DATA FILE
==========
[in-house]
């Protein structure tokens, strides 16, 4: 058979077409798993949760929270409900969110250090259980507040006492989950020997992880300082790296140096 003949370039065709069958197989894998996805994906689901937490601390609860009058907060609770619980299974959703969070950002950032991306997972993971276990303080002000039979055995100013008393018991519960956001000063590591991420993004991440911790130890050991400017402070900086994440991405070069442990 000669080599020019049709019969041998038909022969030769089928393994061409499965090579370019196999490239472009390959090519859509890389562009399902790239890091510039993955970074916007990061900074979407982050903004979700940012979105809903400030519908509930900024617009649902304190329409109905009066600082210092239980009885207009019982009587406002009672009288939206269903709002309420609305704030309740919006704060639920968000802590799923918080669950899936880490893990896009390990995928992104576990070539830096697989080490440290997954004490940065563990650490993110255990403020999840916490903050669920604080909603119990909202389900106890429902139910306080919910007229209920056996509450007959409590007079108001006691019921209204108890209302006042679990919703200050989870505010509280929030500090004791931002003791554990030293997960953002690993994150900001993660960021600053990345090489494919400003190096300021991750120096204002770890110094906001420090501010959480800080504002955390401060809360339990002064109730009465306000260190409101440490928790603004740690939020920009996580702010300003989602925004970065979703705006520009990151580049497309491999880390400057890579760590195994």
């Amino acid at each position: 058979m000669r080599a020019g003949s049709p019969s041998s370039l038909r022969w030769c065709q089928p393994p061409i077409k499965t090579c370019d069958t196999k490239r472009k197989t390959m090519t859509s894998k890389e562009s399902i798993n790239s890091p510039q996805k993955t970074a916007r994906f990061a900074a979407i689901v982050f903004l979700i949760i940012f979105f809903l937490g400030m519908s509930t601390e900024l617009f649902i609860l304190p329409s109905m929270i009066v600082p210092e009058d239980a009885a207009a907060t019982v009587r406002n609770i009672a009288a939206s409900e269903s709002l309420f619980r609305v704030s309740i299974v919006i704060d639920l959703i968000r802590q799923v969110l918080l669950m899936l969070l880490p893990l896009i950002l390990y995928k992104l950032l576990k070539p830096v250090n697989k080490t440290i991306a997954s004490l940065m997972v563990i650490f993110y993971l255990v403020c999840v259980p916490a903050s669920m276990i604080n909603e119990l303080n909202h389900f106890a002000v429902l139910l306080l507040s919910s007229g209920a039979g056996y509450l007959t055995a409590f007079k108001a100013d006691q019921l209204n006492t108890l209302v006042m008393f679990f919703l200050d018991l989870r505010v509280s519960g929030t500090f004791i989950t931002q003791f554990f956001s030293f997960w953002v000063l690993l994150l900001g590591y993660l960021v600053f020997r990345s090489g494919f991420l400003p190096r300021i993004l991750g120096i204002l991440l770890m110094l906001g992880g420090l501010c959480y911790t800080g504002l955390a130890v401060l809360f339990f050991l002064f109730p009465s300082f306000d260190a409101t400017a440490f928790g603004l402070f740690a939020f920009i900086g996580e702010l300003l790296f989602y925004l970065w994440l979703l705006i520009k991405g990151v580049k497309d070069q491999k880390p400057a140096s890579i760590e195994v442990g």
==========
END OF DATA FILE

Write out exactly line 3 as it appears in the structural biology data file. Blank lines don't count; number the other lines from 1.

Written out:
């Amino acid at each position: 058979m000669r080599a020019g003949s049709p019969s041998s370039l038909r022969w030769c065709q089928p393994p061409i077409k499965t090579c370019d069958t196999k490239r472009k197989t390959m090519t859509s894998k890389e562009s399902i798993n790239s890091p510039q996805k993955t970074a916007r994906f990061a900074a979407i689901v982050f903004l979700i949760i940012f979105f809903l937490g400030m519908s509930t601390e900024l617009f649902i609860l304190p329409s109905m929270i009066v600082p210092e009058d239980a009885a207009a907060t019982v009587r406002n609770i009672a009288a939206s409900e269903s709002l309420f619980r609305v704030s309740i299974v919006i704060d639920l959703i968000r802590q799923v969110l918080l669950m899936l969070l880490p893990l896009i950002l390990y995928k992104l950032l576990k070539p830096v250090n697989k080490t440290i991306a997954s004490l940065m997972v563990i650490f993110y993971l255990v403020c999840v259980p916490a903050s669920m276990i604080n909603e119990l303080n909202h389900f106890a002000v429902l139910l306080l507040s919910s007229g209920a039979g056996y509450l007959t055995a409590f007079k108001a100013d006691q019921l209204n006492t108890l209302v006042m008393f679990f919703l200050d018991l989870r505010v509280s519960g929030t500090f004791i989950t931002q003791f554990f956001s030293f997960w953002v000063l690993l994150l900001g590591y993660l960021v600053f020997r990345s090489g494919f991420l400003p190096r300021i993004l991750g120096i204002l991440l770890m110094l906001g992880g420090l501010c959480y911790t800080g504002l955390a130890v401060l809360f339990f050991l002064f109730p009465s300082f306000d260190a409101t400017a440490f928790g603004l402070f740690a939020f920009i900086g996580e702010l300003l790296f989602y925004l970065w994440l979703l705006i520009k991405g990151v580049k497309d070069q491999k880390p400057a140096s890579i760590e195994v442990g």